A little dog noted for chasing the eleven-foot monster into the sea was devoured by a crocodile in Australia. The dog had harassed the reptile for ten years.
The saltwater crocodile did not flee towards the water when the dog ran at its head, to the terror of the resort visitors who had gathered to watch the sight.
Instead, the crocodile “did what crocs do” and clasped the dog in its teeth before plunging back into the water, according to the dog’s owner Kai Hansen.
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Mr. Hansen claimed he was “really sad” and had not seen the horrific video of the incident that passersby had recorded.
However, he said that he did not hold the 220 lb. crocodile responsible for attacking his 15 lb. dog.
“It was something that had a high probability of happening sometime,”
Mr. Hansen told ABC News. “She’s not acting inappropriately; rather, she’s simply doing what crocodiles do.
She actually poked fun at me a few times in the beginning. No one is permitted to enter that area now, so I just throw food out from the top.
In the Northern Territory, south of Darwin, Mr. Hansen manages the Goat Island Lodge, a shabby lodge on the Adelaide River that is home to crocodiles.
Visitors recorded the dog being eaten and could hear the dog breathing and screaming.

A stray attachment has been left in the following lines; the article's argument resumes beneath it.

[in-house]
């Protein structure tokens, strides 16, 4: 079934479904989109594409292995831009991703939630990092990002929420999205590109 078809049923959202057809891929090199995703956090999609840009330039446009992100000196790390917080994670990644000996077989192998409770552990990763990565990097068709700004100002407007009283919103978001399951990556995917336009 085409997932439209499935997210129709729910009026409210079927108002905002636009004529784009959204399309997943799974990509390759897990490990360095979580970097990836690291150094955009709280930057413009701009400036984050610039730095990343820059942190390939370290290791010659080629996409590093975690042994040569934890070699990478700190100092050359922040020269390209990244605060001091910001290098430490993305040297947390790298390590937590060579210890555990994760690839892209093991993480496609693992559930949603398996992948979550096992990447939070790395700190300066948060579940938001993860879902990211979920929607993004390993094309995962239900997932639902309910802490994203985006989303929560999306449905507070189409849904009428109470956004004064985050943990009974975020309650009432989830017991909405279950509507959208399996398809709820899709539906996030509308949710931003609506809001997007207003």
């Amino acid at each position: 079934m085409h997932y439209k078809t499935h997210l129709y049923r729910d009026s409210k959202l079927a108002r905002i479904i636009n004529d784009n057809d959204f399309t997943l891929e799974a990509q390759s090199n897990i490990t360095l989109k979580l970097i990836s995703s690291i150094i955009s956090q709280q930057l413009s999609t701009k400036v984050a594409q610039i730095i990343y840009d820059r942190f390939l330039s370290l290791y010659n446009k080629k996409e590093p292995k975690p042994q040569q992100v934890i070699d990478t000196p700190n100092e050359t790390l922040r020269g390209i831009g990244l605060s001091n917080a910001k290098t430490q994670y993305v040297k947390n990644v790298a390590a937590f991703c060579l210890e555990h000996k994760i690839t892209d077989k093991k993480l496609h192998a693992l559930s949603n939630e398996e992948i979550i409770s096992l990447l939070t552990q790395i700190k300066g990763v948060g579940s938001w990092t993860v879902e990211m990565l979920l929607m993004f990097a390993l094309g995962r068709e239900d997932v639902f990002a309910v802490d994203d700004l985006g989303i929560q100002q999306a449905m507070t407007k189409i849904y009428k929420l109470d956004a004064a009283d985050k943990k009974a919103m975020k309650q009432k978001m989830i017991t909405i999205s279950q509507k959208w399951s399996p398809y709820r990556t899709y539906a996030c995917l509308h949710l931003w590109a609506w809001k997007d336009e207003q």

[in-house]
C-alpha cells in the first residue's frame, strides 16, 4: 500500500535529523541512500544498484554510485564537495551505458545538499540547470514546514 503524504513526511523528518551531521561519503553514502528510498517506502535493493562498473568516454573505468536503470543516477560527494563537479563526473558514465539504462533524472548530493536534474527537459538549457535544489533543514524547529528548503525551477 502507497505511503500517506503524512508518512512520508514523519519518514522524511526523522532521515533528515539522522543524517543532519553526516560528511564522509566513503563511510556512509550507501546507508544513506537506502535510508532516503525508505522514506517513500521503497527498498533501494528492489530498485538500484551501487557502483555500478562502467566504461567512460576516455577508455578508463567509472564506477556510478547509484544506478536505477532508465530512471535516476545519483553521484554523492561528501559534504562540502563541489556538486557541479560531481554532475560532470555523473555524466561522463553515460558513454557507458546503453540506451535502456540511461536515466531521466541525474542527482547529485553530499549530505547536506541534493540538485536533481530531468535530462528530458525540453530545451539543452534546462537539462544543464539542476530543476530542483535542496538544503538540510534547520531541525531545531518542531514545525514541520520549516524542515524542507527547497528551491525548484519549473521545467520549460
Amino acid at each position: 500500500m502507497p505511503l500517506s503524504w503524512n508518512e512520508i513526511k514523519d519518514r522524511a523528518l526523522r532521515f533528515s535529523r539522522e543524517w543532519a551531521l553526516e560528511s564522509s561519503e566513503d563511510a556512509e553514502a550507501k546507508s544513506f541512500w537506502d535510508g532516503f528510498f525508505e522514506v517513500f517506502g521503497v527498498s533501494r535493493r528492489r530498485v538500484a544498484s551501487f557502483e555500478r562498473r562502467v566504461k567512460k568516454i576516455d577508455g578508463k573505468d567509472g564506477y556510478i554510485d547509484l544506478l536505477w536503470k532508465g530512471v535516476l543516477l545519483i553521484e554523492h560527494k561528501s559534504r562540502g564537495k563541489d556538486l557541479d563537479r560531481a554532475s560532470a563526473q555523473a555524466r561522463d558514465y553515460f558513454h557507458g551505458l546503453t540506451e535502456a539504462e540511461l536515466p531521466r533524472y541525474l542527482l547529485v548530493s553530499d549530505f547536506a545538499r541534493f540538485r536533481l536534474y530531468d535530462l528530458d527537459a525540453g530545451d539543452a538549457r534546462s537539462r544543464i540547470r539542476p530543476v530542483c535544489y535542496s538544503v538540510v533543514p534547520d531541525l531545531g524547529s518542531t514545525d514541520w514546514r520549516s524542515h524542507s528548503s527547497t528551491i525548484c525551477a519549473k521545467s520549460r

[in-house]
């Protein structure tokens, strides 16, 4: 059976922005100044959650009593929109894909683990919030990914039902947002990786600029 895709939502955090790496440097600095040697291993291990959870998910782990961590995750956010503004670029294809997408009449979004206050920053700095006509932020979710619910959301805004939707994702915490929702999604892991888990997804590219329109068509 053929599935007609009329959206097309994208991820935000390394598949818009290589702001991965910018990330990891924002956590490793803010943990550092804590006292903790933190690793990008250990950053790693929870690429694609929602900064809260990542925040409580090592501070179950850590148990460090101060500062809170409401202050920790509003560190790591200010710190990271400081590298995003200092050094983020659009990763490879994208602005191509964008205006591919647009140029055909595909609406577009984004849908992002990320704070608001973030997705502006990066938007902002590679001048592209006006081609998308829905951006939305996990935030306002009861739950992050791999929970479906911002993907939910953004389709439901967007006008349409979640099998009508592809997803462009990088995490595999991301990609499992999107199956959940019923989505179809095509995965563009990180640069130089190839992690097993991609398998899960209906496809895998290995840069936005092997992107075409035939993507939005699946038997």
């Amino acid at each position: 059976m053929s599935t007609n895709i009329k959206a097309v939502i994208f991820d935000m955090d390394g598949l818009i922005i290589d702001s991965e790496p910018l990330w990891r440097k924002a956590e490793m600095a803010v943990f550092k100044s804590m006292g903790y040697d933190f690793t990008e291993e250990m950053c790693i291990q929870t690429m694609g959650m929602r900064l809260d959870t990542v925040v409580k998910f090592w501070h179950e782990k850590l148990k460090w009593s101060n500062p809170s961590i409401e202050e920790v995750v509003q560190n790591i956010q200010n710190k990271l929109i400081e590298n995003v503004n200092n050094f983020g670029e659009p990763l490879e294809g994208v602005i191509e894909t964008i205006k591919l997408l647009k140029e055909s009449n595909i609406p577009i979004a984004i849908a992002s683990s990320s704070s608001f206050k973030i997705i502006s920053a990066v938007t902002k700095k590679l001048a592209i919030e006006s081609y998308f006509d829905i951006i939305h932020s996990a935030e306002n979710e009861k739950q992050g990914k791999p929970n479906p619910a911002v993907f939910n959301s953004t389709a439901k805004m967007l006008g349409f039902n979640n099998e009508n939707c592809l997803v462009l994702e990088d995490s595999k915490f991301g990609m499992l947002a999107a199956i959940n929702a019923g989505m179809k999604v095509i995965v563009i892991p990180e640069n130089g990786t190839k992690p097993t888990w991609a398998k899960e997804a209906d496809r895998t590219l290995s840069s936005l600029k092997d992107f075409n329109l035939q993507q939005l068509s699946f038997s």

A crocodile expert, Adam Britton, said the creature should not be destroyed for eating the dog and may not necessarily attack humans.
He said that crocodiles had mastered the art of pursuing “large prey items” after successfully attacking humans.
“The dog got right up close to the crocodile’s head,” Mr. Britton told ABC News.”
That essentially sets off a reflex reaction, and when you get that near to a crocodile’s head, it doesn’t even stop to consider it; it instantly strikes.
To put it frankly, it’s a little bit different if a crocodile bites a human because it might end up with [another] enormous prey item.
According to Mr. Britton, the incident serves as a warning to people to avoid crocodile habitats, especially if there are small dogs nearby.